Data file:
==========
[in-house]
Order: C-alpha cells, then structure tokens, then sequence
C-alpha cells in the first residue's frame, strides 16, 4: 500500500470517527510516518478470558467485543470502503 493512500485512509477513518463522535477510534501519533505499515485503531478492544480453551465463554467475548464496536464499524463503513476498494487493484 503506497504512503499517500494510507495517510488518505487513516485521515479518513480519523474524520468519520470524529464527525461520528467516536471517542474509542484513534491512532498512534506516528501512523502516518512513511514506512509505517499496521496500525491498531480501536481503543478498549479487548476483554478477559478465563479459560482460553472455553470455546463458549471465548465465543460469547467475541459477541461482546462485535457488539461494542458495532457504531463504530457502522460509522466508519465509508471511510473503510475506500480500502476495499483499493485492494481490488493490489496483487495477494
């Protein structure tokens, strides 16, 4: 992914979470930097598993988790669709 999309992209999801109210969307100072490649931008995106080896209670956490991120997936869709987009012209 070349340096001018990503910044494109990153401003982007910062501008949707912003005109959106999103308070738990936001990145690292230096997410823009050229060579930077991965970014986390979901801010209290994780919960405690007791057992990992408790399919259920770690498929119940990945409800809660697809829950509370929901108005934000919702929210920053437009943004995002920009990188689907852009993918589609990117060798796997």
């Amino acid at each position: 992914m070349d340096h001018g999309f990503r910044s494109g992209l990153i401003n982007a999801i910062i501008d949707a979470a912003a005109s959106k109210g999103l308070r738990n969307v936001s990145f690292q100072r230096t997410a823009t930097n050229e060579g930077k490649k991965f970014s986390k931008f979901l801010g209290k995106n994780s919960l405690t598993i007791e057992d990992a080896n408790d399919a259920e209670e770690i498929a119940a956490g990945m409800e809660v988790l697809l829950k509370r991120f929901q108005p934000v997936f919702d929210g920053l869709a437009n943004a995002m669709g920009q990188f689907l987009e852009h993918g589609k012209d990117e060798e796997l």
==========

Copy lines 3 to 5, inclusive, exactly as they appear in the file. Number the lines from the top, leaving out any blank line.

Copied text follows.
C-alpha cells in the first residue's frame, strides 16, 4: 500500500470517527510516518478470558467485543470502503 493512500485512509477513518463522535477510534501519533505499515485503531478492544480453551465463554467475548464496536464499524463503513476498494487493484 503506497504512503499517500494510507495517510488518505487513516485521515479518513480519523474524520468519520470524529464527525461520528467516536471517542474509542484513534491512532498512534506516528501512523502516518512513511514506512509505517499496521496500525491498531480501536481503543478498549479487548476483554478477559478465563479459560482460553472455553470455546463458549471465548465465543460469547467475541459477541461482546462485535457488539461494542458495532457504531463504530457502522460509522466508519465509508471511510473503510475506500480500502476495499483499493485492494481490488493490489496483487495477494
């Protein structure tokens, strides 16, 4: 992914979470930097598993988790669709 999309992209999801109210969307100072490649931008995106080896209670956490991120997936869709987009012209 070349340096001018990503910044494109990153401003982007910062501008949707912003005109959106999103308070738990936001990145690292230096997410823009050229060579930077991965970014986390979901801010209290994780919960405690007791057992990992408790399919259920770690498929119940990945409800809660697809829950509370929901108005934000919702929210920053437009943004995002920009990188689907852009993918589609990117060798796997």
């Amino acid at each position: 992914m070349d340096h001018g999309f990503r910044s494109g992209l990153i401003n982007a999801i910062i501008d949707a979470a912003a005109s959106k109210g999103l308070r738990n969307v936001s990145f690292q100072r230096t997410a823009t930097n050229e060579g930077k490649k991965f970014s986390k931008f979901l801010g209290k995106n994780s919960l405690t598993i007791e057992d990992a080896n408790d399919a259920e209670e770690i498929a119940a956490g990945m409800e809660v988790l697809l829950k509370r991120f929901q108005p934000v997936f919702d929210g920053l869709a437009n943004a995002m669709g920009q990188f689907l987009e852009h993918g589609k012209d990117e060798e796997l």